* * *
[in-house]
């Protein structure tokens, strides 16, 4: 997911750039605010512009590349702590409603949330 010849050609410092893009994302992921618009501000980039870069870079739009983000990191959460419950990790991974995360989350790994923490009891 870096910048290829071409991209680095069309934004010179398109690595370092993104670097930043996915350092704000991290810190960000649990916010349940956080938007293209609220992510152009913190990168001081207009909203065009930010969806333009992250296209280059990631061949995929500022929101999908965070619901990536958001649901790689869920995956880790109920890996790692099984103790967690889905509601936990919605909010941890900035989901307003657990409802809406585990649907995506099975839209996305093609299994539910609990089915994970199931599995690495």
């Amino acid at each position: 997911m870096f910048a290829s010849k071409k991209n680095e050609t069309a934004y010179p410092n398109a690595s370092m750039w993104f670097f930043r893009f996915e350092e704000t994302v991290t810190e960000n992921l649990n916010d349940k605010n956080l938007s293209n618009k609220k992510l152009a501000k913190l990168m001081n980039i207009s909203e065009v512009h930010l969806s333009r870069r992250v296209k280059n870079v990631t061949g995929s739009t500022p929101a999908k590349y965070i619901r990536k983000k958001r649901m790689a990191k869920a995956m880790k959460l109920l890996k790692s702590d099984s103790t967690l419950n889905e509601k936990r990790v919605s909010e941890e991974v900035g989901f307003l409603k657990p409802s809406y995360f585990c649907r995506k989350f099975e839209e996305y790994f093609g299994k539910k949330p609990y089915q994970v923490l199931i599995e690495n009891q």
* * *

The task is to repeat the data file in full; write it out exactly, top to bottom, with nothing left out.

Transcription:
[in-house]
């Protein structure tokens, strides 16, 4: 997911750039605010512009590349702590409603949330 010849050609410092893009994302992921618009501000980039870069870079739009983000990191959460419950990790991974995360989350790994923490009891 870096910048290829071409991209680095069309934004010179398109690595370092993104670097930043996915350092704000991290810190960000649990916010349940956080938007293209609220992510152009913190990168001081207009909203065009930010969806333009992250296209280059990631061949995929500022929101999908965070619901990536958001649901790689869920995956880790109920890996790692099984103790967690889905509601936990919605909010941890900035989901307003657990409802809406585990649907995506099975839209996305093609299994539910609990089915994970199931599995690495």
């Amino acid at each position: 997911m870096f910048a290829s010849k071409k991209n680095e050609t069309a934004y010179p410092n398109a690595s370092m750039w993104f670097f930043r893009f996915e350092e704000t994302v991290t810190e960000n992921l649990n916010d349940k605010n956080l938007s293209n618009k609220k992510l152009a501000k913190l990168m001081n980039i207009s909203e065009v512009h930010l969806s333009r870069r992250v296209k280059n870079v990631t061949g995929s739009t500022p929101a999908k590349y965070i619901r990536k983000k958001r649901m790689a990191k869920a995956m880790k959460l109920l890996k790692s702590d099984s103790t967690l419950n889905e509601k936990r990790v919605s909010e941890e991974v900035g989901f307003l409603k657990p409802s809406y995360f585990c649907r995506k989350f099975e839209e996305y790994f093609g299994k539910k949330p609990y089915q994970v923490l199931i599995e690495n009891q």